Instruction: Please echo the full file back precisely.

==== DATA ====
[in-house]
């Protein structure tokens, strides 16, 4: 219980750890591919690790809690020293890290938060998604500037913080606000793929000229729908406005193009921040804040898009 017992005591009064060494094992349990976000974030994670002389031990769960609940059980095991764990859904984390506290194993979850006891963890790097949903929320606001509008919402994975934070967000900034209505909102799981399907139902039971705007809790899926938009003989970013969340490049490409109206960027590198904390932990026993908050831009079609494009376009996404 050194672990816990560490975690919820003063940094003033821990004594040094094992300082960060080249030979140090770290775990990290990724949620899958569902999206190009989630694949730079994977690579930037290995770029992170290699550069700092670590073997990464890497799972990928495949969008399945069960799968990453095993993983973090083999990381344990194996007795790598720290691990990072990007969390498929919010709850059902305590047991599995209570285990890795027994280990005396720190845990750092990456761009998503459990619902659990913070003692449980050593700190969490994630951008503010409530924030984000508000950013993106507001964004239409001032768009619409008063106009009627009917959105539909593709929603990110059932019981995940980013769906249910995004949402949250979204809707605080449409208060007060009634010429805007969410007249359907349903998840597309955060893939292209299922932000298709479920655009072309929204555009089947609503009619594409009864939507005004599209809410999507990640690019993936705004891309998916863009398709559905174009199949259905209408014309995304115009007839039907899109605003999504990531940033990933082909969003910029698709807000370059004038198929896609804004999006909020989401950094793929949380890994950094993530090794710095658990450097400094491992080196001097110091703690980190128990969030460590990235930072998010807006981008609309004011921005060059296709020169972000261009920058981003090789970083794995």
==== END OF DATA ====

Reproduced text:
[in-house]
């Protein structure tokens, strides 16, 4: 219980750890591919690790809690020293890290938060998604500037913080606000793929000229729908406005193009921040804040898009 017992005591009064060494094992349990976000974030994670002389031990769960609940059980095991764990859904984390506290194993979850006891963890790097949903929320606001509008919402994975934070967000900034209505909102799981399907139902039971705007809790899926938009003989970013969340490049490409109206960027590198904390932990026993908050831009079609494009376009996404 050194672990816990560490975690919820003063940094003033821990004594040094094992300082960060080249030979140090770290775990990290990724949620899958569902999206190009989630694949730079994977690579930037290995770029992170290699550069700092670590073997990464890497799972990928495949969008399945069960799968990453095993993983973090083999990381344990194996007795790598720290691990990072990007969390498929919010709850059902305590047991599995209570285990890795027994280990005396720190845990750092990456761009998503459990619902659990913070003692449980050593700190969490994630951008503010409530924030984000508000950013993106507001964004239409001032768009619409008063106009009627009917959105539909593709929603990110059932019981995940980013769906249910995004949402949250979204809707605080449409208060007060009634010429805007969410007249359907349903998840597309955060893939292209299922932000298709479920655009072309929204555009089947609503009619594409009864939507005004599209809410999507990640690019993936705004891309998916863009398709559905174009199949259905209408014309995304115009007839039907899109605003999504990531940033990933082909969003910029698709807000370059004038198929896609804004999006909020989401950094793929949380890994950094993530090794710095658990450097400094491992080196001097110091703690980190128990969030460590990235930072998010807006981008609309004011921005060059296709020169972000261009920058981003090789970083794995």